We have had their Nasi Lemak on different occasions. While the coconut/pandan rice, sambal, peanut/anchovies and cucumber combo make up the basic components ($8.50 or $8.90), you can then "pimp" up your Nasi with options. The fried chicken is an amazing contradiction in crunchy batter yet tender juicy flavoursome chicken inside. I am still trying to figure how the batter itself is soft yet crunchy at the same time. You can add as many as you like to your Nasi. At $3 it is certainly affordable. It is not shown here, but we also had the sambal cuttlefish. Nope, not sotong, it's actual jiu heer. The sambal is probably just slightly too sweet with more of sambal than cuttlefish ($4).


I think Mamak's signature and specialty of Pratas in their variations are the big drawcards to this place. They have the formula right in terms of the dough and their cooking techniques. 

The Roti Tissue ($9.90) is a thin crispy-buttery-sugary cone of addiction. It is served with ice-cream although it really can do without. The Roti Tissue is so crispy you pull off shards, close your eyes and enjoy! 

P.S: You don't want to share...

 And a satisfying Teh Tarik at the end of any meal.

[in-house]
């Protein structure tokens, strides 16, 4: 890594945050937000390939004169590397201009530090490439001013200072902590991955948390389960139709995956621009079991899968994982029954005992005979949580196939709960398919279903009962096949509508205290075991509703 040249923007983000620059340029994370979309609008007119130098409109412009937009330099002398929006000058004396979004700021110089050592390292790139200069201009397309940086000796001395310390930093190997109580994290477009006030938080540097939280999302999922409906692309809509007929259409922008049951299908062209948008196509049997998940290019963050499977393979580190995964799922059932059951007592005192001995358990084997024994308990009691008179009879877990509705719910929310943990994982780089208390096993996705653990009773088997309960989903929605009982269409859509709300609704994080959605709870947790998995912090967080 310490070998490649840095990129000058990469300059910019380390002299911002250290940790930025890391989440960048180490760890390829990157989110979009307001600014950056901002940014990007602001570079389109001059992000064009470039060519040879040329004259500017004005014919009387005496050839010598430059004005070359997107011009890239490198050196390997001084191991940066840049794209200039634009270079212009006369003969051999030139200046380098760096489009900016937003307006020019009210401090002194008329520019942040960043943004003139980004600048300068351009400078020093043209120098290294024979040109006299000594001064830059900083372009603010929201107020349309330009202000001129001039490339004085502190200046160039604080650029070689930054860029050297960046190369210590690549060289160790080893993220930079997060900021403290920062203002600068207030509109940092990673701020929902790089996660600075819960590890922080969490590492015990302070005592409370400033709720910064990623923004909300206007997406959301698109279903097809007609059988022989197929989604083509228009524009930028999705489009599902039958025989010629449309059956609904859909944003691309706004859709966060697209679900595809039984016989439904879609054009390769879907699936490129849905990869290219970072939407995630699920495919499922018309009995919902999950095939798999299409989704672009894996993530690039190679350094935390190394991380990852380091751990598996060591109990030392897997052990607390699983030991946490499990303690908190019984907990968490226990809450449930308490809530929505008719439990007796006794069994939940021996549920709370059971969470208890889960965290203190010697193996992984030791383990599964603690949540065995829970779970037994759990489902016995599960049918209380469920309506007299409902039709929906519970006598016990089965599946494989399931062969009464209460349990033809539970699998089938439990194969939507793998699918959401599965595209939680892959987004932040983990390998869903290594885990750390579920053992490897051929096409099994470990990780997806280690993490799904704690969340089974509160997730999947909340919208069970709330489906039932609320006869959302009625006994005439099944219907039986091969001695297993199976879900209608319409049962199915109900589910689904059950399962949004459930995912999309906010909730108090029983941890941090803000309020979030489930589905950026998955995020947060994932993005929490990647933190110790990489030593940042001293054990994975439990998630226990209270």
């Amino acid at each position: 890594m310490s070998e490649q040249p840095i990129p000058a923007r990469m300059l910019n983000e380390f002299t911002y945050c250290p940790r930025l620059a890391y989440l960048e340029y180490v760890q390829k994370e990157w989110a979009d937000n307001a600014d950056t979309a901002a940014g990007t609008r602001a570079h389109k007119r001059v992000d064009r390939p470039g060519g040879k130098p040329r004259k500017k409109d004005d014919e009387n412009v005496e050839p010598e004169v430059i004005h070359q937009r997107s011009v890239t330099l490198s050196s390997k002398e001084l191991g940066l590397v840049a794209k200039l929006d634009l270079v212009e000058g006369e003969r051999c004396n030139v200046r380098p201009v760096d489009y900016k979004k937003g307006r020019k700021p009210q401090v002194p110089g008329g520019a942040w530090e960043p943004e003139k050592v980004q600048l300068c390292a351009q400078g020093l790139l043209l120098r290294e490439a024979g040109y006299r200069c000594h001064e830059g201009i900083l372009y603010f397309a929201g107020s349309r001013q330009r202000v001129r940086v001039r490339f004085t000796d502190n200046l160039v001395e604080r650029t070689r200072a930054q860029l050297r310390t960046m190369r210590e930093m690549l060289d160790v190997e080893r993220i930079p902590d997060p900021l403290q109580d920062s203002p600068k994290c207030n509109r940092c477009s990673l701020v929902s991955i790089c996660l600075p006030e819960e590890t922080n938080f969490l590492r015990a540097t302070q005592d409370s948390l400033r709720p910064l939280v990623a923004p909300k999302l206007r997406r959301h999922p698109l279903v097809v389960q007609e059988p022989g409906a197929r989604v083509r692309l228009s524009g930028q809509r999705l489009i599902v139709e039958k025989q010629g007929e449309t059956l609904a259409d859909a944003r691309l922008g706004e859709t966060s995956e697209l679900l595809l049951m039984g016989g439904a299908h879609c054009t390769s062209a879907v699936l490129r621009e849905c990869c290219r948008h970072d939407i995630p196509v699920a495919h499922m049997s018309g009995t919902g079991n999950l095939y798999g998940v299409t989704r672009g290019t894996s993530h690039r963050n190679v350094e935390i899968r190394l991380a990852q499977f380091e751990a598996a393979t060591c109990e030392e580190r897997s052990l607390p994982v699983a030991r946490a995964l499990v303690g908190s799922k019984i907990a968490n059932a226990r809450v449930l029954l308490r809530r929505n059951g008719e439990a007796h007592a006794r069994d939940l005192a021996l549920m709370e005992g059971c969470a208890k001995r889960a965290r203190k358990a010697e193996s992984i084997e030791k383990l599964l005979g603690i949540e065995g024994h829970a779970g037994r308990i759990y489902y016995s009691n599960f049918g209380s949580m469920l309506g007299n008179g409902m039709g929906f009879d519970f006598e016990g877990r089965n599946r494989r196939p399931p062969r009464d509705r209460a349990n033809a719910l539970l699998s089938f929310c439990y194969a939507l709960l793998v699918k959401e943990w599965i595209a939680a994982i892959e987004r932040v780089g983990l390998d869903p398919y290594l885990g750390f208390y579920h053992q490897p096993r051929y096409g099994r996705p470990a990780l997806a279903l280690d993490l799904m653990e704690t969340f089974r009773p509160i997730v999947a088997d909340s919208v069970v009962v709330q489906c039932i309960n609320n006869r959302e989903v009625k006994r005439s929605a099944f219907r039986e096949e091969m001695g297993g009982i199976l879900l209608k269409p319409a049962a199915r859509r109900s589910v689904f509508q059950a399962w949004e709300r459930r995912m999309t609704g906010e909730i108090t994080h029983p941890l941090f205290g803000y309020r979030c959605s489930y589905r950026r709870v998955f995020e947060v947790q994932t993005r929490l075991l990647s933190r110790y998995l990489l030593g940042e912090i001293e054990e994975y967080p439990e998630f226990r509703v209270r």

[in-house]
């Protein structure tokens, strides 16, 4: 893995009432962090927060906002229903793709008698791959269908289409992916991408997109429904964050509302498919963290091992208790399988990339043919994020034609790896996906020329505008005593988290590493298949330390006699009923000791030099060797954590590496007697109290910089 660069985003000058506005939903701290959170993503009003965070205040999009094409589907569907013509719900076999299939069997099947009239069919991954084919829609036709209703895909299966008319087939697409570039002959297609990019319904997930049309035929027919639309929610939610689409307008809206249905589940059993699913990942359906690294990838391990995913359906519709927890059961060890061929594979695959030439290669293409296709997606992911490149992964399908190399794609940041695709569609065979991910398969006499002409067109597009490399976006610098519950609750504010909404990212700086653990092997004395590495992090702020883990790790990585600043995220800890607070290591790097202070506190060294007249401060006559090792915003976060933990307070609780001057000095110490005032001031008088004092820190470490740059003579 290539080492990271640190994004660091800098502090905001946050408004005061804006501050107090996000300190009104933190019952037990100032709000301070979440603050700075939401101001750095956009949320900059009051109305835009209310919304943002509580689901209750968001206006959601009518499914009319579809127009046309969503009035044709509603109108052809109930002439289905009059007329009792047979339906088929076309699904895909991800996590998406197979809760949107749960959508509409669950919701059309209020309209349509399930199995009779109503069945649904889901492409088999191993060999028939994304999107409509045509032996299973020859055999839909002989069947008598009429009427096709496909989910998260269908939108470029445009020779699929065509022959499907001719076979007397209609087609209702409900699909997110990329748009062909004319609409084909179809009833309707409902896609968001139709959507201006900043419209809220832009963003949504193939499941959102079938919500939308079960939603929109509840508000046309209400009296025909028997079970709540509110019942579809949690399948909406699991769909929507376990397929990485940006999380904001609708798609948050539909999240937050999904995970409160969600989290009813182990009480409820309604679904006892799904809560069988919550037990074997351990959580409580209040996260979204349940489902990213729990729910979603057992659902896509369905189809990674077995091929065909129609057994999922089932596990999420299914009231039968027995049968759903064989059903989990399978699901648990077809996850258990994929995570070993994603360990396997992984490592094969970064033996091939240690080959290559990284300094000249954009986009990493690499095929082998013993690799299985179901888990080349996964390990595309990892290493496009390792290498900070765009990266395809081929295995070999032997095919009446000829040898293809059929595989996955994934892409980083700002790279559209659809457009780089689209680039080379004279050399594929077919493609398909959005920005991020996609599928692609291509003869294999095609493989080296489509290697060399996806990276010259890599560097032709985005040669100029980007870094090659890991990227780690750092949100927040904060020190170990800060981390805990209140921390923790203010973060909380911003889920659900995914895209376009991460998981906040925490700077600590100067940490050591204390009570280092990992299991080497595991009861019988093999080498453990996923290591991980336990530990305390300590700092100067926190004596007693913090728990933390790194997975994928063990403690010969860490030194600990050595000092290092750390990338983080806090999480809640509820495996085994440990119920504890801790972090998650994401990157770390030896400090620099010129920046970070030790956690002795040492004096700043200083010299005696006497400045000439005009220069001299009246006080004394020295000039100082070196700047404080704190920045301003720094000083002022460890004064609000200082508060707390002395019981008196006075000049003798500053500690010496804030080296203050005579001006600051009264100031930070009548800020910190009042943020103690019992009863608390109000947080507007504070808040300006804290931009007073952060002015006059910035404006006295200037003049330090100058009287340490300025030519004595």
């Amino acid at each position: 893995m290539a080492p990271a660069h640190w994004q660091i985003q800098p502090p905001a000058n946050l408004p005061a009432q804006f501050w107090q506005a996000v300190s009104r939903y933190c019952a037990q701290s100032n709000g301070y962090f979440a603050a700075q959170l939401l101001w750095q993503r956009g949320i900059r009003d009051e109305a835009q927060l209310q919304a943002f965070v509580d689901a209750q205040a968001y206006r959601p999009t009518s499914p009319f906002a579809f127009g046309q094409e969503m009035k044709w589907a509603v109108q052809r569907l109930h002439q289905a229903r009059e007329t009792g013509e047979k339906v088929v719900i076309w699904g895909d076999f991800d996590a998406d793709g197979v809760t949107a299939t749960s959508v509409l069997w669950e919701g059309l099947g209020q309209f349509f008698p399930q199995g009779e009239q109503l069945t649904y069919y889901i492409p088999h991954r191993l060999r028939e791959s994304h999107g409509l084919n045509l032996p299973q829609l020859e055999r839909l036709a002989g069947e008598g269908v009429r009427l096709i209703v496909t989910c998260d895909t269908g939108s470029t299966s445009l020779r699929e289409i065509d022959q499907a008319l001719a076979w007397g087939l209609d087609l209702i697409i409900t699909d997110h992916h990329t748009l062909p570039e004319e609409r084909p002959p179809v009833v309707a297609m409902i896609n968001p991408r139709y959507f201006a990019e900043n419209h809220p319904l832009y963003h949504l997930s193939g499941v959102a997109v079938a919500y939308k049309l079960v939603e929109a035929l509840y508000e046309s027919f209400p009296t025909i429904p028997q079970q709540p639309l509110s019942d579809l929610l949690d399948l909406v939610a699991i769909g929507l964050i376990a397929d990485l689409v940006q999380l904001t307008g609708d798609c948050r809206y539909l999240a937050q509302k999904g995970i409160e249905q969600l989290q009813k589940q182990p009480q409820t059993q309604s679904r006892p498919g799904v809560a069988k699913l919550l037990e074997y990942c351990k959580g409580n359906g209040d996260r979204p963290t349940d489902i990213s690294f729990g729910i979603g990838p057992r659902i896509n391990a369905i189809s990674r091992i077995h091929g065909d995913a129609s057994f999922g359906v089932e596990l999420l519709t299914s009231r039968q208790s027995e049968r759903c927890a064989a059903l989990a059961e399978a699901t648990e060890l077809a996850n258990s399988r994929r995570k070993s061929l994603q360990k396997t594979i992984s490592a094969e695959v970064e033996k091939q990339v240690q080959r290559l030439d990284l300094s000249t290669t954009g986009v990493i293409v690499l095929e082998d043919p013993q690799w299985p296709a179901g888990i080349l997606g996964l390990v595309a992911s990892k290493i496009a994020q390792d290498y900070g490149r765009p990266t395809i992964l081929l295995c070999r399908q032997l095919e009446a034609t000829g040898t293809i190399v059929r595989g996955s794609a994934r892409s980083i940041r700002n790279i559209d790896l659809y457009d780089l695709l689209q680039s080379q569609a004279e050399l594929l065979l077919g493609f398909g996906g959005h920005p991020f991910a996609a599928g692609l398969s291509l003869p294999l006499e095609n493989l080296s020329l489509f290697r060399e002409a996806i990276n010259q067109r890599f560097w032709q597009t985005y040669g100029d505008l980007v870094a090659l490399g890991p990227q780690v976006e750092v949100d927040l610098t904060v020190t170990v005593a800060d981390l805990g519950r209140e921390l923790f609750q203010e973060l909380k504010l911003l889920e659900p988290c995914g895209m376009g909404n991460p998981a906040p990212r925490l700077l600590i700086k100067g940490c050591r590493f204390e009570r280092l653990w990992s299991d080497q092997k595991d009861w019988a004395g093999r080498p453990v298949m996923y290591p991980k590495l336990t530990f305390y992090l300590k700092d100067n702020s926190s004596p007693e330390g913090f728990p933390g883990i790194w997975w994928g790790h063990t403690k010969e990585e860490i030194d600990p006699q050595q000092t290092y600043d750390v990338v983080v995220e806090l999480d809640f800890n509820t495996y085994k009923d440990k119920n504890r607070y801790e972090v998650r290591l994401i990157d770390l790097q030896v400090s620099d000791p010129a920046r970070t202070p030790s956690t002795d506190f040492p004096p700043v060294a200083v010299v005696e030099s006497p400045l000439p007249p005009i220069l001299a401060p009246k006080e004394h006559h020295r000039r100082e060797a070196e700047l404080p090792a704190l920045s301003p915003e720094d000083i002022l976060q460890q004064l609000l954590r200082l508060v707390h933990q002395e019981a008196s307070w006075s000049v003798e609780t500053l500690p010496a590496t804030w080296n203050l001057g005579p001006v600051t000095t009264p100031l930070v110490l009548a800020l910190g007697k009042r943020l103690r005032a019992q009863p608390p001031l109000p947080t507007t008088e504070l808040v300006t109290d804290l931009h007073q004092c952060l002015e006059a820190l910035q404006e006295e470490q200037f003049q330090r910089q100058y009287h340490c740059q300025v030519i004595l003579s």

Or Luak Oyster Omelette Recipe

Oh how I've missed a Singapore hawker staple - Or Luak.

Melbourne might be a cove of gastronomy treasures, but this is the one thing that no fine-dining establishment can or will replicate.

As with my other cravings, I just make do with my own version. Or Luak turned out to be easy to make and even easier to eat!

Ingredients for Or Luak:

- 4 Large Eggs
- 3 Tablespoons of Tapioca Flour
- 2 Tablespoons of Sweet Potato Starch/Flour
- 1 Tablespoon of Rice Flour
- 1.5 Cups of Water
- As many Oysters as you like
- Chives or Spring Onion
- Fish Sauce

Mix all 3 varieties of flour with water. Set aside. Heat up the sautee pan or cookware with a flat surface. Pour a bit of oil and once heated, sprinkle generous dashes of flour mixture all over the pan with a ladle. When it looks semi-cooked, crack and pour in the eggs, spread them evenly meshing the whites and yolks. Add chives and generous amounts of fish sauce. Once the bottom is crispy, break up the omelette and turn onto the other side. Add oysters and more fish sauce. Coriander to garnish.

Ingredients for Chilli Dip

- 3 or 4 tablespoons of white vinegar
- 1/2 teaspoon of sugar and salt
- 6 or 7 cloves of garlic
- 2 or 3 birdseye chillies

Blend together and add water to dilute if necessary.

Thursday, May 2, 2013

Dandelion Elwood Review

133 Ormond Rd  Elwood VIC 3184
(03) 9531 4900
This follows my previous post on Vietnamese dining at the wonderfully current and quirky Miss Chu's. It is no secret my adoration for Viet cuisine brings me from the hub-bub of cafe-style Chapel dining to the bustling markets of Springvale. 

Dandelion is much-lauded in various media outlets and located surprisingly in the relatively quiet suburb of Elwood. This beachy enclave might not be the hub of dining and most thought-of venue for gastronomical trendsetters, but it has its fair share of hippy vibe with a mix of professionals, families and singles wanting to stray away from the busier St Kilda and still a decent pace away from blue-chip but decidedly more suburbia Brighton.